Transformational Leader: Jarvis Dillard
October 25, 2021
Jarvis is originally from Houston breed and fed black gay man currently teaching in New Orleans. The son of a pastor, Jarivs grew up with parents who believed in order and demanded discipline and respect above all else. Him and his siblings were all given talents and were able to express those talents in the many extracurricular activities. They kept their parents busy, but they never complained. That's where he believes his work ethic and beliefs in the classroom grew from. Seeing his parents giving the best to their 4 children despite what their community looked like.
Jarvis enjoys every bit of the classroom. Although this is only his second year, he feels comfortable voicing his opinions, challenging ideas that he deems aren't as effective as others and creating situations that allow his scholars to be prepared once they graduate high school. Jarvis teaches at the International High School of New Orleans, which is an IB school, which opens scholars to a wide range of authors and text. That has been his personal favorite part of teaching. Having the ability to create a curriculum that was created with his students in mind.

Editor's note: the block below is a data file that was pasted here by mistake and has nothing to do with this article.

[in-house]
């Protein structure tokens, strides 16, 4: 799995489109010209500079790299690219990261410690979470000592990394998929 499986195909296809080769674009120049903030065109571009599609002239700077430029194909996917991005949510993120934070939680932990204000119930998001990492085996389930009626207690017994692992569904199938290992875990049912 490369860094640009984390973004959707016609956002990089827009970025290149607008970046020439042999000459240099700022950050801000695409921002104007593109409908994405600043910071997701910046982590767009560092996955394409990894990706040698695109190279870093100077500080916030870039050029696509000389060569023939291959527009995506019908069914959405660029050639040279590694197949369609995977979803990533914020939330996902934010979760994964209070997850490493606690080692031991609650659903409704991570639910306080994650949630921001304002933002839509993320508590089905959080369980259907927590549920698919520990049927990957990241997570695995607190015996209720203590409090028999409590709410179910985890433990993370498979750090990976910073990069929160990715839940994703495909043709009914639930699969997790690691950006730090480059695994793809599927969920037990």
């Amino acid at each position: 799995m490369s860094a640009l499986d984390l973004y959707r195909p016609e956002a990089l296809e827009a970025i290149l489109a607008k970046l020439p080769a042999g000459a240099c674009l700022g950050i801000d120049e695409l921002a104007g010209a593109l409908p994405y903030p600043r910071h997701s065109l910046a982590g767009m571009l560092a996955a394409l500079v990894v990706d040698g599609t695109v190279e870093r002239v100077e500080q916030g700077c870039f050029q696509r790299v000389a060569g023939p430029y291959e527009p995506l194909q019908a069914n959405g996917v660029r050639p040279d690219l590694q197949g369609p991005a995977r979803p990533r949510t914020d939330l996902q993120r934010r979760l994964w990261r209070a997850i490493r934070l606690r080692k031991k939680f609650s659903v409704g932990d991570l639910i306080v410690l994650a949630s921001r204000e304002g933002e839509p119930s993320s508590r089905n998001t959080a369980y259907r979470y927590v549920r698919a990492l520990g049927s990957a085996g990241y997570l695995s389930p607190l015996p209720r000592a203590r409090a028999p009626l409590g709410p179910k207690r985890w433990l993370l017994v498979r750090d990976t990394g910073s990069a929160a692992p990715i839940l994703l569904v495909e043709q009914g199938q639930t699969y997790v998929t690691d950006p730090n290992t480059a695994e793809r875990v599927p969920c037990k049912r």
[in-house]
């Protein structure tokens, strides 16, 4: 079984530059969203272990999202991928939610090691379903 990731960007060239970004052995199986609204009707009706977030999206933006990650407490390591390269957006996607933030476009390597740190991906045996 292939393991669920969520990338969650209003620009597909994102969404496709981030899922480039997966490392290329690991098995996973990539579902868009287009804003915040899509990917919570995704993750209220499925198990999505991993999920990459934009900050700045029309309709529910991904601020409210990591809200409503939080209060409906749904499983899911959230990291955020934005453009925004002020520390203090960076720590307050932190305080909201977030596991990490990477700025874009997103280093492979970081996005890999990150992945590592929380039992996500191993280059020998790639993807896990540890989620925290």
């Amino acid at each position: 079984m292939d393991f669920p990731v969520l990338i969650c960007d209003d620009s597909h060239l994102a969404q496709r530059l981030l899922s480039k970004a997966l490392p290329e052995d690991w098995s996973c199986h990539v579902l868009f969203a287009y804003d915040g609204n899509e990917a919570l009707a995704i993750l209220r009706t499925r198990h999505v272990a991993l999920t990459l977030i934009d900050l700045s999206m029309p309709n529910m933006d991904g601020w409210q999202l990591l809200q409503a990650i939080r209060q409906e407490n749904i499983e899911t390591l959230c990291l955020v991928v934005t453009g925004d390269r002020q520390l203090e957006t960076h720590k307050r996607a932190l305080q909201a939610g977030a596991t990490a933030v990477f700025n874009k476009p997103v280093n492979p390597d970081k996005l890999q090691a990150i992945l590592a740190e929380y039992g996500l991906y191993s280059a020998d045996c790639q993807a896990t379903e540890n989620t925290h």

Outside of the classroom, Jarvis is the dance coach at the International High School and proudly the dance coach at The BEEHive training center in New Orleans East. This studio is where he is able to cultivate creative young minds from the ages of 4 to 12. Half of his summer was spent teaching at the high school. The other half was spent running his very own dance camp. Needless to say, his summer was full of fun and teaching.
When people ask him his "why," he gets flashbacks of his time as a TFA Campus Ambassador during his senior year at UT Austin. "Hook 'Em!" After these flashbacks, he’s reminded of the mantra that he repeated almost daily and still live by. "I want to make others the best versions of themselves as possible." He didn't know exactly what he wanted to do, but he did know he wanted to help people and put more positivity and joy in the world. TFA just landed in his email and here he is today.
“My first thought is that I am a black gay man teaching in a high school and I don't hide it. I wasn't taught by an openly gay man until college and it was so nice to see someone who resembled me in that position. It made me even more comfortable being myself in that class. That wasn't my intention, but it's the collateral beauty of being in this role. Showing all those in the LGBTQ+ community at my school that they can be themselves and feel comfortable with their voice and the way they speak. My intersectionality makes me who I am and it shines through every single class period.”